A Musician's Life

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Wednesday, July 12, 2006

Rain Syndrome ulit :)

  • MIDI...MIDI...MIDI in all aspects :D(sorry, under construction)

  • Haaayyy late na naman ako...napakatrapik!!! Bkit kaya ganun? Pag umuulan trapik. Dahil kaya walang, Traffic Enforcers? O kaya dahil maraming ng bababad na jeep to accomodate the passengers na walang payong at nasa silong na? Pg nakamotor lahat kaya ng Tao, me trapik kaya? Panu nman kaya sila bibiyahe kung motor, e walng bubong un? Ewan ko bahala na:)



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    A Practical Guide to Musical Composition
    by Alan Belkin, 1995-1999

    PART 0001
    Stylistic Assumptions
    A legitimate question here is to what extent principles of "musical form" can be generalized across
    different styles. This question is especially pointed today: since non-western and popular musics
    are so much more familiar to many listeners, it can be argued that a beginning composer today
    no longer starts with a clear attachment to one pervasive tradition.
    It is difficult to teach composition without making at least some assumptions about formal
    requirements; otherwise, what is there to teach? The crux of my argument here is that basic
    principles of the type enumerated above result largely from the nature of musical hearing. Let us
    make clear some of the assumptions subsumed by the phrase "the nature of musical hearing".
    We assume first that the composer is writing music meant to be listened to for its own sake, and
    not as accompaniment to something else. This requires at a minimum provoking and sustaining
    the listener's interest in a musical journey across a range of time, as well as managing to bring
    the experience to a satisfactory conclusion. Thus, "musical hearing" implies here a sympathetic
    and attentive listener, at least some of whose psychological processes in listening to the work can
    be meaningfully discussed in general terms.
    We will limit our discussion to western concert music. Non-western musics, which often imply
    very different cultural expectations about the role of music in society or its effect on the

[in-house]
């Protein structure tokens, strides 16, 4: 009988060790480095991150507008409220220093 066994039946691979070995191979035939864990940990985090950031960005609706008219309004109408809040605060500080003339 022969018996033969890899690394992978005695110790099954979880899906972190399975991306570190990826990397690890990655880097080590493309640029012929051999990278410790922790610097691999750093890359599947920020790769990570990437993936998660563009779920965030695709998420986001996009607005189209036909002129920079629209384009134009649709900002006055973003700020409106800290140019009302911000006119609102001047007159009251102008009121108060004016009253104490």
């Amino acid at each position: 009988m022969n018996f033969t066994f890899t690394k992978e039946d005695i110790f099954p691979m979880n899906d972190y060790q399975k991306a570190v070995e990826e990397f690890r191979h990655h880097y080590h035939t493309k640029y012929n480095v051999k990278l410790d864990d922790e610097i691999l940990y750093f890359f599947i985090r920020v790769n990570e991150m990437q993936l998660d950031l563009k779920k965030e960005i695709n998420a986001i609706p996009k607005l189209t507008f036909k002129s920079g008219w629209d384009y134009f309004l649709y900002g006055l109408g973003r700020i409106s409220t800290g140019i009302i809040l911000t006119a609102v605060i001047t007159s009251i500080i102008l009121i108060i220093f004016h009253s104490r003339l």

individual are thus excluded from our discussion. (2)
    Further, although some of the notions presented here may also apply to "functional music" (e.g.
    music for religious services, ceremonial occasions, commercials) all these situations impose
    significant external constraints on the form. Specifically, the composer's formal decisions do not
    derive primarily from the needs of the material. In concert music, by contrast, the composer is
    exploring and elaborating the chosen material in such a way as to satisfy an attentive musical ear.
    If extramusical limitations apply - like having to reach a climax 23 seconds into a commercial, or
    to stop when the priest reaches a given point in the service - the composer cannot give his ideas
    their head. We will therefore also exclude functional music as an object of direct discussion. (3)
    Our discussion will not be limited to "tonal music". I have made considerable effort to present
    these ideas in ways that do not depend on a tonal harmonic language. Indeed, some of these
    notions become especially useful when the familiar harmonic conventions which contribute to
    the listener's sense of formal orientation in tonal music are not available.


    ---->>
    1. Musical Form- best example is a sentence, it has a subject and a predicate. Or, in other explanation, it's just like weaving a basket or forming a pot, which encorporates interconnection of the different parts to have a good piece,if not a masterpiece. One kind type of a musical form is A-B-A(verse-chorus-verse).

    2. Functional Music- it is self-explanatory. Music for functions. We had a subject in the College of Music, University of Santo Tomas Philippines, which is Functional Music.Not only we did the music for such functions as above, we had composed also incidental music for plays...cool!

    3. impose significant.... - of course, this will limit the creativity of the composer, that's why the author of this book will not concentrate on functional music.

    4. Tonal Music- A music with a tonal center.It revolves around a Key.
    Atonal Music- A Music without a tonal center. It revolves anywhere the 12 notes of an octave even without a resolution. This music is usually explained by advanced mathematics,Mode 12.
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    A Site with Extreme Quality of Music and all usage of it(From Mobile to Film to Ringtone to Score.Where the author, musicians and other artists share their craft...:D
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